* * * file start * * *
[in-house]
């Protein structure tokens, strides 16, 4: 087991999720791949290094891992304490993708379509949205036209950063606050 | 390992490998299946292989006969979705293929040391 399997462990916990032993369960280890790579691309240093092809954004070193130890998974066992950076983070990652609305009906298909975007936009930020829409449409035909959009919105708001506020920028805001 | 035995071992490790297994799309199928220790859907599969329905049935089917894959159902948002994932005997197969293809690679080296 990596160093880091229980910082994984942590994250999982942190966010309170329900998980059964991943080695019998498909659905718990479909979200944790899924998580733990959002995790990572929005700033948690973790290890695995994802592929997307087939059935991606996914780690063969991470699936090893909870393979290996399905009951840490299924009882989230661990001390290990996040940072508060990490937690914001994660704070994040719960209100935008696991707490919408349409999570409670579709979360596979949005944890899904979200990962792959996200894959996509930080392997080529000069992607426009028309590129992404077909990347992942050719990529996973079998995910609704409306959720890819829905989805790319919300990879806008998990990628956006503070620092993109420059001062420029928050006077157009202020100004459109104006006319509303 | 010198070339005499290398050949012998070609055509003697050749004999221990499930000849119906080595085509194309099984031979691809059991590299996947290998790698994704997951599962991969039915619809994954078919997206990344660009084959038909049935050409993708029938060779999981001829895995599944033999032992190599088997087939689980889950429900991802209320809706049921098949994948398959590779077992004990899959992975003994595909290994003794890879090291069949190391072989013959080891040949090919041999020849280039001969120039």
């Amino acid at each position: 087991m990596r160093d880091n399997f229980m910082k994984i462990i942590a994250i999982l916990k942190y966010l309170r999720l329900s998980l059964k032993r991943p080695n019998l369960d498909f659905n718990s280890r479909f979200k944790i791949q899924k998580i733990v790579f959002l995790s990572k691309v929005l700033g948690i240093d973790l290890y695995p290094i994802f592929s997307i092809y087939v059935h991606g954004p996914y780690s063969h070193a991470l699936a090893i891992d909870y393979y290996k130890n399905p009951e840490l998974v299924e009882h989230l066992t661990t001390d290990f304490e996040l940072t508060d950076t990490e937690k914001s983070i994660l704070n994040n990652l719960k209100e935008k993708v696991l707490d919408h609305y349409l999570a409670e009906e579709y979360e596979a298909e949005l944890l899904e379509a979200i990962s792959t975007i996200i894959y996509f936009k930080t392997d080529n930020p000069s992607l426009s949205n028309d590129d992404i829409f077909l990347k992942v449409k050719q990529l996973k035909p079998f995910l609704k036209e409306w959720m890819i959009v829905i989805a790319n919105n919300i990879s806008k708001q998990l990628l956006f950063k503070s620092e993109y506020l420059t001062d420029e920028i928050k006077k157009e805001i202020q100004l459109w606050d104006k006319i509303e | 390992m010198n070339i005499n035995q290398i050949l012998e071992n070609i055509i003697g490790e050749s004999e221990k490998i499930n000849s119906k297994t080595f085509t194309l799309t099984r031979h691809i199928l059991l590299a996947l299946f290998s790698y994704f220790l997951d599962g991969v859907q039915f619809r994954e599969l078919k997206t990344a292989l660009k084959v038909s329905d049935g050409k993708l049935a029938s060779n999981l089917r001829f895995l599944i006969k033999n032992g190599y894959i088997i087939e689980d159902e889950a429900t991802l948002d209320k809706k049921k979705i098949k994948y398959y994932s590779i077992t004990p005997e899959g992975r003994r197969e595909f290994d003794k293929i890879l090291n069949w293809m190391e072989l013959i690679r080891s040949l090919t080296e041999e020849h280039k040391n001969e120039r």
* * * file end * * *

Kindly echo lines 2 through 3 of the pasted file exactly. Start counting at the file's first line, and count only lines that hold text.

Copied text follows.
């Protein structure tokens, strides 16, 4: 087991999720791949290094891992304490993708379509949205036209950063606050 | 390992490998299946292989006969979705293929040391 399997462990916990032993369960280890790579691309240093092809954004070193130890998974066992950076983070990652609305009906298909975007936009930020829409449409035909959009919105708001506020920028805001 | 035995071992490790297994799309199928220790859907599969329905049935089917894959159902948002994932005997197969293809690679080296 990596160093880091229980910082994984942590994250999982942190966010309170329900998980059964991943080695019998498909659905718990479909979200944790899924998580733990959002995790990572929005700033948690973790290890695995994802592929997307087939059935991606996914780690063969991470699936090893909870393979290996399905009951840490299924009882989230661990001390290990996040940072508060990490937690914001994660704070994040719960209100935008696991707490919408349409999570409670579709979360596979949005944890899904979200990962792959996200894959996509930080392997080529000069992607426009028309590129992404077909990347992942050719990529996973079998995910609704409306959720890819829905989805790319919300990879806008998990990628956006503070620092993109420059001062420029928050006077157009202020100004459109104006006319509303 | 010198070339005499290398050949012998070609055509003697050749004999221990499930000849119906080595085509194309099984031979691809059991590299996947290998790698994704997951599962991969039915619809994954078919997206990344660009084959038909049935050409993708029938060779999981001829895995599944033999032992190599088997087939689980889950429900991802209320809706049921098949994948398959590779077992004990899959992975003994595909290994003794890879090291069949190391072989013959080891040949090919041999020849280039001969120039």
């Amino acid at each position: 087991m990596r160093d880091n399997f229980m910082k994984i462990i942590a994250i999982l916990k942190y966010l309170r999720l329900s998980l059964k032993r991943p080695n019998l369960d498909f659905n718990s280890r479909f979200k944790i791949q899924k998580i733990v790579f959002l995790s990572k691309v929005l700033g948690i240093d973790l290890y695995p290094i994802f592929s997307i092809y087939v059935h991606g954004p996914y780690s063969h070193a991470l699936a090893i891992d909870y393979y290996k130890n399905p009951e840490l998974v299924e009882h989230l066992t661990t001390d290990f304490e996040l940072t508060d950076t990490e937690k914001s983070i994660l704070n994040n990652l719960k209100e935008k993708v696991l707490d919408h609305y349409l999570a409670e009906e579709y979360e596979a298909e949005l944890l899904e379509a979200i990962s792959t975007i996200i894959y996509f936009k930080t392997d080529n930020p000069s992607l426009s949205n028309d590129d992404i829409f077909l990347k992942v449409k050719q990529l996973k035909p079998f995910l609704k036209e409306w959720m890819i959009v829905i989805a790319n919105n919300i990879s806008k708001q998990l990628l956006f950063k503070s620092e993109y506020l420059t001062d420029e920028i928050k006077k157009e805001i202020q100004l459109w606050d104006k006319i509303e | 390992m010198n070339i005499n035995q290398i050949l012998e071992n070609i055509i003697g490790e050749s004999e221990k490998i499930n000849s119906k297994t080595f085509t194309l799309t099984r031979h691809i199928l059991l590299a996947l299946f290998s790698y994704f220790l997951d599962g991969v859907q039915f619809r994954e599969l078919k997206t990344a292989l660009k084959v038909s329905d049935g050409k993708l049935a029938s060779n999981l089917r001829f895995l599944i006969k033999n032992g190599y894959i088997i087939e689980d159902e889950a429900t991802l948002d209320k809706k049921k979705i098949k994948y398959y994932s590779i077992t004990p005997e899959g992975r003994r197969e595909f290994d003794k293929i890879l090291n069949w293809m190391e072989l013959i690679r080891s040949l090919t080296e041999e020849h280039k040391n001969e120039r």